What causes pregnancy loss/miscarriage?

Miscarriage occurs due to many different causes, some of them known and others unknown. Frequently, miscarriages occur when a pregnancy is not developing normally. More than half of all miscarriages are caused by a chromosomal abnormality in the fetus (typically due to the wrong number of chromosomes, the structures in a cell that contain the genetic information), which is more common with increasing age of the parents, particularly among women who are older than age 35.1,2

Other possible causes of pregnancy loss or miscarriage are maternal health issues or exposure to chemicals. Maternal health issues include chronic disease, such as diabetes, thyroid disease, or polycystic ovary syndrome (PCOS), or problems associated with the immune system, such as an autoimmune disorder. Other maternal health issues that can increase the risk of miscarriage include infection, hormone problems, obesity, or problems of the placenta, cervix, or uterus.1 Exposure to environmental toxins, drug use3 or alcohol use4, smoking5, or the consumption of 200 milligrams or more of caffeine per day (equal to about one 12-ounce cup of coffee) also can increase the risk of miscarriage.6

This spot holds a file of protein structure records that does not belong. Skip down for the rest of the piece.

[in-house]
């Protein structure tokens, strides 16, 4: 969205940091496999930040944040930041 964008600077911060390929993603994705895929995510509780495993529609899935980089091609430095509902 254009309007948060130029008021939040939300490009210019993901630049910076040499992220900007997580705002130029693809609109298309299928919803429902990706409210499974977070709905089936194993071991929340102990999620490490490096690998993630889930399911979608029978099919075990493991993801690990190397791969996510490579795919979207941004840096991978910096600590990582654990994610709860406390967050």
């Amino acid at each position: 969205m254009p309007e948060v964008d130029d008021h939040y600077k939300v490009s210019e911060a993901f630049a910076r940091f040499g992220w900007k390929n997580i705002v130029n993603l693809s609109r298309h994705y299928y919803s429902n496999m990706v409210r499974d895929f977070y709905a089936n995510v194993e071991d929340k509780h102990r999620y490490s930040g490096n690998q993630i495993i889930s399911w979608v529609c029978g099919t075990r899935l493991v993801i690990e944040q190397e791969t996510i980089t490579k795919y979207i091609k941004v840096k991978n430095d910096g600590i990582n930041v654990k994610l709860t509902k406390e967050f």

1. Branch, D. W., Gibson, M., & Silver, R. M. (2010). Clinical practice. recurrent miscarriage. The New England Journal of Medicine, 363(18), 1740-1747. doi:10.1056/NEJMcp1005330 [top]
  2. Nybo Andersen, A. M., Wohlfahrt, J., Christens, P., Olsen, J., & Melbye, M. (2000). Maternal age and fetal loss: Population based register linkage study. BMJ (Clinical Research Ed.), 320(7251), 1708-1712. [top]
  3. Keegan, J., Parva, M., Finnegan, M., Gerson, A., & Belden, M. (2010). Addiction in pregnancy. Journal of Addictive Diseases, 29(2), 175-191. doi:10.1080/10550881003684723 [top]
  4. Henriksen, T. B., Hjollund, N. H., Jensen, T. K., Bonde, J. P., Andersson, A. M., Kolstad, H., Ernst, E., Giwercman, A., Skakkebaek, N. E., & Olsen, J. (2004). Alcohol consumption at the time of conception and spontaneous abortion. American Journal of Epidemiology, 160(7), 661-667. doi:10.1093/aje/kwh259 [top]
  5. Mishra, G. D., Dobson, A. J., & Schofield, M. J. (2000). Cigarette smoking, menstrual symptoms and miscarriage among young women. Australian and New Zealand Journal of Public Health, 24(4), 413-420. [top]
  6. Weng, X., Odouli, R., & Li, D. K. (2008). Maternal caffeine consumption during pregnancy and the risk of miscarriage: A prospective cohort study.American Journal of Obstetrics and Gynecology, 198(3), 279.e1-279.e8. doi:10.1016/j.ajog.2007.10.803 [top]

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